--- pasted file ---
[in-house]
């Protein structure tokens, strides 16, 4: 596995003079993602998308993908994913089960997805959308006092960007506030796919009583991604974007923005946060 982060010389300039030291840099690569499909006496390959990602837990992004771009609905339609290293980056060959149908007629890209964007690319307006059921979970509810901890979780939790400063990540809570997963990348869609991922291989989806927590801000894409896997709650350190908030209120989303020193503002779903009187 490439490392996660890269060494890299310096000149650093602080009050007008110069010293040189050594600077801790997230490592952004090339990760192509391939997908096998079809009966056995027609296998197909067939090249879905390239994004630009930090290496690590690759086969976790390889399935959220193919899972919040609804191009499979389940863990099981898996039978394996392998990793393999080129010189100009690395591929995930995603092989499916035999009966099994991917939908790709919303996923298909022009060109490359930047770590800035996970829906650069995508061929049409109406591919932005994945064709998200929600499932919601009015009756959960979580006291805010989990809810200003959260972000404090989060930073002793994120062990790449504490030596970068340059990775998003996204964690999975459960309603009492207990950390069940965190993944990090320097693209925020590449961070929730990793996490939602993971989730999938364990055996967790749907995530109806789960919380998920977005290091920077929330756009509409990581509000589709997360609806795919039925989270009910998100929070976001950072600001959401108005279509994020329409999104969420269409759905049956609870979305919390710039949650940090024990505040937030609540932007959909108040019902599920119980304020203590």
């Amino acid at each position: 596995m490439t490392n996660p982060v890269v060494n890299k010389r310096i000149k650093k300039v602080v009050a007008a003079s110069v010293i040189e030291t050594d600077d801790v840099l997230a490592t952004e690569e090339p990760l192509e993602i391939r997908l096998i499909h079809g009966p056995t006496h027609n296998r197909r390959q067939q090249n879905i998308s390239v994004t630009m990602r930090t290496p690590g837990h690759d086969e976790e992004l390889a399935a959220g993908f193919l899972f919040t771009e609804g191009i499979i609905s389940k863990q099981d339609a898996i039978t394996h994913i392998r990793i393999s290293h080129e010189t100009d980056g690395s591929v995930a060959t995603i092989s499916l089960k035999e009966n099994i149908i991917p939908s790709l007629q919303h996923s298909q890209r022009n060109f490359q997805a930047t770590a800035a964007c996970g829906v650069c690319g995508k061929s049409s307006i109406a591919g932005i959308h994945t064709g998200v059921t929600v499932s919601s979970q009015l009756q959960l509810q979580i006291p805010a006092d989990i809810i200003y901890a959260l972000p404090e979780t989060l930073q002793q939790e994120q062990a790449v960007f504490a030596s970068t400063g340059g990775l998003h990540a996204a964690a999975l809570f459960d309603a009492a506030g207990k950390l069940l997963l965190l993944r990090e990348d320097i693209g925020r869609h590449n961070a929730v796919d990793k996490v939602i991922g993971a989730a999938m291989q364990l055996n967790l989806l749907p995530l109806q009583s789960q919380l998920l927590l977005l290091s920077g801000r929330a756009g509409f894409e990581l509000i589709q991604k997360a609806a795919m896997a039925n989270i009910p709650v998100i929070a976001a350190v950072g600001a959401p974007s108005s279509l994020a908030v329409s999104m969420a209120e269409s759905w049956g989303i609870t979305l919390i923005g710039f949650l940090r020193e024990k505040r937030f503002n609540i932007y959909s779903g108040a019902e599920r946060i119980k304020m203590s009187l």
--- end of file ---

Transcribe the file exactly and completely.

[in-house]
């Protein structure tokens, strides 16, 4: 596995003079993602998308993908994913089960997805959308006092960007506030796919009583991604974007923005946060 982060010389300039030291840099690569499909006496390959990602837990992004771009609905339609290293980056060959149908007629890209964007690319307006059921979970509810901890979780939790400063990540809570997963990348869609991922291989989806927590801000894409896997709650350190908030209120989303020193503002779903009187 490439490392996660890269060494890299310096000149650093602080009050007008110069010293040189050594600077801790997230490592952004090339990760192509391939997908096998079809009966056995027609296998197909067939090249879905390239994004630009930090290496690590690759086969976790390889399935959220193919899972919040609804191009499979389940863990099981898996039978394996392998990793393999080129010189100009690395591929995930995603092989499916035999009966099994991917939908790709919303996923298909022009060109490359930047770590800035996970829906650069995508061929049409109406591919932005994945064709998200929600499932919601009015009756959960979580006291805010989990809810200003959260972000404090989060930073002793994120062990790449504490030596970068340059990775998003996204964690999975459960309603009492207990950390069940965190993944990090320097693209925020590449961070929730990793996490939602993971989730999938364990055996967790749907995530109806789960919380998920977005290091920077929330756009509409990581509000589709997360609806795919039925989270009910998100929070976001950072600001959401108005279509994020329409999104969420269409759905049956609870979305919390710039949650940090024990505040937030609540932007959909108040019902599920119980304020203590």
């Amino acid at each position: 596995m490439t490392n996660p982060v890269v060494n890299k010389r310096i000149k650093k300039v602080v009050a007008a003079s110069v010293i040189e030291t050594d600077d801790v840099l997230a490592t952004e690569e090339p990760l192509e993602i391939r997908l096998i499909h079809g009966p056995t006496h027609n296998r197909r390959q067939q090249n879905i998308s390239v994004t630009m990602r930090t290496p690590g837990h690759d086969e976790e992004l390889a399935a959220g993908f193919l899972f919040t771009e609804g191009i499979i609905s389940k863990q099981d339609a898996i039978t394996h994913i392998r990793i393999s290293h080129e010189t100009d980056g690395s591929v995930a060959t995603i092989s499916l089960k035999e009966n099994i149908i991917p939908s790709l007629q919303h996923s298909q890209r022009n060109f490359q997805a930047t770590a800035a964007c996970g829906v650069c690319g995508k061929s049409s307006i109406a591919g932005i959308h994945t064709g998200v059921t929600v499932s919601s979970q009015l009756q959960l509810q979580i006291p805010a006092d989990i809810i200003y901890a959260l972000p404090e979780t989060l930073q002793q939790e994120q062990a790449v960007f504490a030596s970068t400063g340059g990775l998003h990540a996204a964690a999975l809570f459960d309603a009492a506030g207990k950390l069940l997963l965190l993944r990090e990348d320097i693209g925020r869609h590449n961070a929730v796919d990793k996490v939602i991922g993971a989730a999938m291989q364990l055996n967790l989806l749907p995530l109806q009583s789960q919380l998920l927590l977005l290091s920077g801000r929330a756009g509409f894409e990581l509000i589709q991604k997360a609806a795919m896997a039925n989270i009910p709650v998100i929070a976001a350190v950072g600001a959401p974007s108005s279509l994020a908030v329409s999104m969420a209120e269409s759905w049956g989303i609870t979305l919390i923005g710039f949650l940090r020193e024990k505040r937030f503002n609540i932007y959909s779903g108040a019902e599920r946060i119980k304020m203590s009187l």